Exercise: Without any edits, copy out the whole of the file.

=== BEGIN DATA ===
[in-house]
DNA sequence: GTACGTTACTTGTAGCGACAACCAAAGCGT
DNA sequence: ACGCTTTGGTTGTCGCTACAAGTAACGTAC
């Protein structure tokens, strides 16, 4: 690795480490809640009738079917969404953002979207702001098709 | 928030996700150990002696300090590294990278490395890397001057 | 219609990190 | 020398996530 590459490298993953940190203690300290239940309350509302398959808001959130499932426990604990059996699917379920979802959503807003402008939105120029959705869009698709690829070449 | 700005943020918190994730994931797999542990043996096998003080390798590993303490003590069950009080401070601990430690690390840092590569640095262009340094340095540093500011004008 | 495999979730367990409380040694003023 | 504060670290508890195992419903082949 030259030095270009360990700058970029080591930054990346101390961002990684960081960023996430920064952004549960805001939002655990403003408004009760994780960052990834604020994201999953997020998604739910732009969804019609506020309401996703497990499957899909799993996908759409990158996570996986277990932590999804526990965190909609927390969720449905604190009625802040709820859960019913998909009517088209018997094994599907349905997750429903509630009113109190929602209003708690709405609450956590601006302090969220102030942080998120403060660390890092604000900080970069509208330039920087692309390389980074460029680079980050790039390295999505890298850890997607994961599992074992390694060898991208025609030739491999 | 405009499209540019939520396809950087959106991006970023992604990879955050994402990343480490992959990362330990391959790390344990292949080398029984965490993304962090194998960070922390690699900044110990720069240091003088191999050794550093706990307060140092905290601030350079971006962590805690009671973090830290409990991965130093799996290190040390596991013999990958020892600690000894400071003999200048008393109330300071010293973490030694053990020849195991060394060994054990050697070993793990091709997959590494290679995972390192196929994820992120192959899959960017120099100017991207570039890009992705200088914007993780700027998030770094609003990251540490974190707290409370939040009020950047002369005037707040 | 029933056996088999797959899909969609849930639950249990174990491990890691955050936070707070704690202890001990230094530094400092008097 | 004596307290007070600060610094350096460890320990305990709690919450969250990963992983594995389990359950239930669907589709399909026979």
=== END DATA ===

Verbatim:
[in-house]
DNA sequence: GTACGTTACTTGTAGCGACAACCAAAGCGT
DNA sequence: ACGCTTTGGTTGTCGCTACAAGTAACGTAC
């Protein structure tokens, strides 16, 4: 690795480490809640009738079917969404953002979207702001098709 | 928030996700150990002696300090590294990278490395890397001057 | 219609990190 | 020398996530 590459490298993953940190203690300290239940309350509302398959808001959130499932426990604990059996699917379920979802959503807003402008939105120029959705869009698709690829070449 | 700005943020918190994730994931797999542990043996096998003080390798590993303490003590069950009080401070601990430690690390840092590569640095262009340094340095540093500011004008 | 495999979730367990409380040694003023 | 504060670290508890195992419903082949 030259030095270009360990700058970029080591930054990346101390961002990684960081960023996430920064952004549960805001939002655990403003408004009760994780960052990834604020994201999953997020998604739910732009969804019609506020309401996703497990499957899909799993996908759409990158996570996986277990932590999804526990965190909609927390969720449905604190009625802040709820859960019913998909009517088209018997094994599907349905997750429903509630009113109190929602209003708690709405609450956590601006302090969220102030942080998120403060660390890092604000900080970069509208330039920087692309390389980074460029680079980050790039390295999505890298850890997607994961599992074992390694060898991208025609030739491999 | 405009499209540019939520396809950087959106991006970023992604990879955050994402990343480490992959990362330990391959790390344990292949080398029984965490993304962090194998960070922390690699900044110990720069240091003088191999050794550093706990307060140092905290601030350079971006962590805690009671973090830290409990991965130093799996290190040390596991013999990958020892600690000894400071003999200048008393109330300071010293973490030694053990020849195991060394060994054990050697070993793990091709997959590494290679995972390192196929994820992120192959899959960017120099100017991207570039890009992705200088914007993780700027998030770094609003990251540490974190707290409370939040009020950047002369005037707040 | 029933056996088999797959899909969609849930639950249990174990491990890691955050936070707070704690202890001990230094530094400092008097 | 004596307290007070600060610094350096460890320990305990709690919450969250990963992983594995389990359950239930669907589709399909026979």